Learning Object Interface Adapted to the Learner's Learning Style
Learning styles (LS) refer to the ways and forms that the student prefers to learn in the teaching and learning process. Each student has their own way of receiving and processing information throughout the learning process. Therefore, knowing their LS is important to better understand their individual learning preferences, and also, understand why the use of some teaching methods and techniques give better results with some students, while others it does not. We believe that knowledge of these styles enables the possibility of making propositions for teaching; thus, reorganizing teaching methods and techniques in order to allow learning that is adapted to the individual needs of the student. Adapting learning would be possible through the creation of online educational resources adapted to the style of the student. In this context, this article presents the structure of a learning object interface adaptation based on the LS. The structure created should enable the creation of the adapted learning object according to the student's LS and contributes to the increase of student’s motivation in the use of a learning object as an educational resource.
Digital Object Identifier (DOI): doi.org/10.5281/zenodo.1132319Procedia APA BibTeX Chicago EndNote Harvard JSON MLA RIS XML ISO 690 PDF Downloads 451
 Akbulut, Y. and Cardak, C. S. ‘Adaptive educational hypermedia accommodating learning styles: A content analysis of publications from 2000 to 2011’, Comput. Educ., vol. 58, no. 2, 2012, pp. 835–842.
 Al-Azawei, A. and Badii, A. ‘State of The Art of Learning Styles-Based Adaptive Educational Hypermedia Systems (LS-BAEHSs)’, International Journal of Computer Science and Information Technology, vol. 6, no. 3, 2014, pp. 1-19.
 Butler, K. ‘Learning styles: personal exploration and practical applications’, The learner’s dimension, 1995.
 Coffield, F., Moseley, D., Hall, E. and Ecclestone, K., Learning styles and pedagogy in post-16 learning: A systematic and critical review, 2004, London: Learning and Skills Research Centre.
 Deborah L. J., Baskaran R. and Kannan A. ‘Learning styles assessment and theoretical origin in an E-Learning scenario: a survey’, Artificial Intelligence Review, Springer, 2012, DOI: 10.1007/s10462-012-9344-0.
 Fasihuddin, H., Skinner, G. and Athauda, R. ‘Towards an Adaptive Model to Personalise Open Learning Environments Using Learning Styles’, In Information, Communication Technology and System (ICTS), IEEE, 2014, pp. 183-188.
 Felder, R. M and Soloman, B. Index of Learning Style Questionnaire, North Carolina State University, 2006, (Online), Available http://www4.ncsu.edu/unity/lockers/users/f/felder/public/ILSpage.html (20 set. 2016).
 Felder, R. M. and Silverman, L. K. ‘Learning and Teaching Styles in Engineering Education’, Journal of Engineering Education, vol. 78(7), 1988, pp. 674–681.
 Feldman, J., Monteserin, A. and Amandi, A. ‘Automatic detection of learning styles: state of the art’, Artificial Intelligence Review, 2014, pp. 1-30.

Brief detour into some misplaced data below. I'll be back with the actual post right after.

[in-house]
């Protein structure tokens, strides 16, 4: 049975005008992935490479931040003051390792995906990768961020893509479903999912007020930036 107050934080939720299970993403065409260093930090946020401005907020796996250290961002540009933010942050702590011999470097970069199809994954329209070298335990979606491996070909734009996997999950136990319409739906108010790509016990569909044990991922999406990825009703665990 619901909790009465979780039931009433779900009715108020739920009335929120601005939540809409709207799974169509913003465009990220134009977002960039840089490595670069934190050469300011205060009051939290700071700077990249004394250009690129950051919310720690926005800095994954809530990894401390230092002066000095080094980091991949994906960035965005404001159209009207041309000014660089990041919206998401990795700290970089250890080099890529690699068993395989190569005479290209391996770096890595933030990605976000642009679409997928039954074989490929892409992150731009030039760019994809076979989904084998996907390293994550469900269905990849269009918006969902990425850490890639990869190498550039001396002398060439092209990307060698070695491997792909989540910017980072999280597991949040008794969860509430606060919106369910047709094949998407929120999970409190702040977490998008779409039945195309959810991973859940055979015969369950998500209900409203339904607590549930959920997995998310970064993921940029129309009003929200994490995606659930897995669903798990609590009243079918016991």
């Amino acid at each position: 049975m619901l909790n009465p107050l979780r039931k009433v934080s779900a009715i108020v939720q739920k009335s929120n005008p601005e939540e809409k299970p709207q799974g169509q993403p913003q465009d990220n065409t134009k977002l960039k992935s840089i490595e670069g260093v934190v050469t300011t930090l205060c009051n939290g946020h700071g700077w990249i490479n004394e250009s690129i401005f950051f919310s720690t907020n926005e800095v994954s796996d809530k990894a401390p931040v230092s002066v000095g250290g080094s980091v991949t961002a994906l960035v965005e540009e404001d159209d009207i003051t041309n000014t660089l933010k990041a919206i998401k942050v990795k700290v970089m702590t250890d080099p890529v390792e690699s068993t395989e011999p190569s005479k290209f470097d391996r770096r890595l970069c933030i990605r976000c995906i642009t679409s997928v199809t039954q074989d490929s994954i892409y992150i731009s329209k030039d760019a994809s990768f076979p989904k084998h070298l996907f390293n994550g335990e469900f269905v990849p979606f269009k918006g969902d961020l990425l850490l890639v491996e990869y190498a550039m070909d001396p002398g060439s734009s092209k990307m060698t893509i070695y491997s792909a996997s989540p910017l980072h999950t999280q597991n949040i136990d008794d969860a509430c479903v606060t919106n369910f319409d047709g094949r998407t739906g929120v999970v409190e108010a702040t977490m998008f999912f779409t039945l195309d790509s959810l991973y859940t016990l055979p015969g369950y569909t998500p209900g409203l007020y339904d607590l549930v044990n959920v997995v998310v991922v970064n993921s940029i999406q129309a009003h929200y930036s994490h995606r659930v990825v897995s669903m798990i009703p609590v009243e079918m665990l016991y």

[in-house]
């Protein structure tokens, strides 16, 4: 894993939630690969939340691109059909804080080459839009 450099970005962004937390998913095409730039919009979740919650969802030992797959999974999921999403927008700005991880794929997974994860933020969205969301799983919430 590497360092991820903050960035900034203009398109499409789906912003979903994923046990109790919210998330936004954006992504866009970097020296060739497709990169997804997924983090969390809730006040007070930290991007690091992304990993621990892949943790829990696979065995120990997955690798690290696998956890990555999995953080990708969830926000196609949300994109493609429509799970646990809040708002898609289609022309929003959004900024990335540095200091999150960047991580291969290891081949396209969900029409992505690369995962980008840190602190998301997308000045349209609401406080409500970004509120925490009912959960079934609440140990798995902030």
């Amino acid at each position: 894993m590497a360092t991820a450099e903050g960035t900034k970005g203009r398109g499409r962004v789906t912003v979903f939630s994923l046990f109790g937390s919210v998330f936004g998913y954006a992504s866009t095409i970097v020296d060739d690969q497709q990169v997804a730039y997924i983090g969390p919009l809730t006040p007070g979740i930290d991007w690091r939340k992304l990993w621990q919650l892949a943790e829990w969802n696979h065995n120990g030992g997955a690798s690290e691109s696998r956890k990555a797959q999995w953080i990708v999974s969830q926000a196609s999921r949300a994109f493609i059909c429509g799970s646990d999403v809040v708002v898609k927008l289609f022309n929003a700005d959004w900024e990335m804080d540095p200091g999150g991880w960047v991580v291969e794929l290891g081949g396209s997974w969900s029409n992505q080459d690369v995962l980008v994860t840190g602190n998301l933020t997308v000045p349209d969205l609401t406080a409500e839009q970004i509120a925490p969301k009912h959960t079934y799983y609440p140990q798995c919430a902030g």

Fleming, N. D. Teaching and learning styles: VARK strategies, Christchurch, New Zealand: N. D. Fleming, 2001.
 Given, B. ‘The overlap between brain research and research on learning style. In learning styles: realibility & validity’, Proceedings of the 7th annual elsin conference, 2002, pp. 173-178.
 Graf, S., Kinshuk and Liu, T. C. ‘Supporting teachers in identifying students' learning styles in learning management systems: an automatic student modelling approach’, Journal of Educational Technology & Society, vol. 12, no.4, 2009, pp. 3-14.
 Graf, S. ‘Adaptivity in Learning Management Systems Focusing on Learning Styles’, Doctoral Thesis, Vienna University of Technology, 2007.
 Haider, M. T. U., Sinha, A. K., and Chaudhary, B. D. ‘An investigation of relationship between learning styles and performance of learners’, Intern. Journal of Engineering Science and Technology, vol. 2(7), 2010, pp. 2813–2819.
 Honey, P. and Mumford, A. The Learning Styles helper’s guide, Maldenhead Berks: Peter Honey Publications, 2000.
 Keefe, J. W. ‘Learning Style: An Overview’ in NASSP's Student Learning Styles: Diagnosing and Prescribing Programs’, 1997, (pp. 1-17), Reston, VA: NASS.
 Kolb, D. Experiential learning: Experience as the Source of Learning and Development, Prentice-Hall Englewood Cliffs, NJ, 1984.
 Mayer, R. E. ‘Principles for Managing Essential Processing in Multimedia Learning: Segmenting, Pretraining, and Modality Principles’, In: MAYER, R. E., 2005, pp. 169-182.
 Ritzhaupt, A. D. ‘Learning Object Systems and Strategy: a description and discussion’, Interdisciplinary journal of e-learning and learning objects(ijello), vol. 6, 2010, pp. 217 – 238.
 Silva, Z., and Pimentel, A. R. ‘Metamodelo de Categorização de Estilos de Aprendizagem’, In Anais do Simpósio Brasileiro de Informática na Educação, v. 26, no. 1, 2015, pp. 937-946.
 Truong, H. M. ‘Integrating learning styles and adaptive e-learning system: current developments, problems and opportunities’, Computers in human behavior, 55, 2015, pp. 1185-1193.
 Wiley, D. A. Connecting learning objects to instructional design theory: A definition, a metaphor, and a taxonomy, Utah State University. 2001, (Online) Available: www.reusability.org/read/chapters/wiley.doc (15 Jan 2015).
 Yang, T. C., Hwang, G. J. and Yang, S. J. H. ‘Development of an Adaptive Learning System with Multiple Perspectives Based on Students' Learning Styles and Cognitive Styles’, Educational Technology & Society, 16 (4), 2013, pp. 185–200.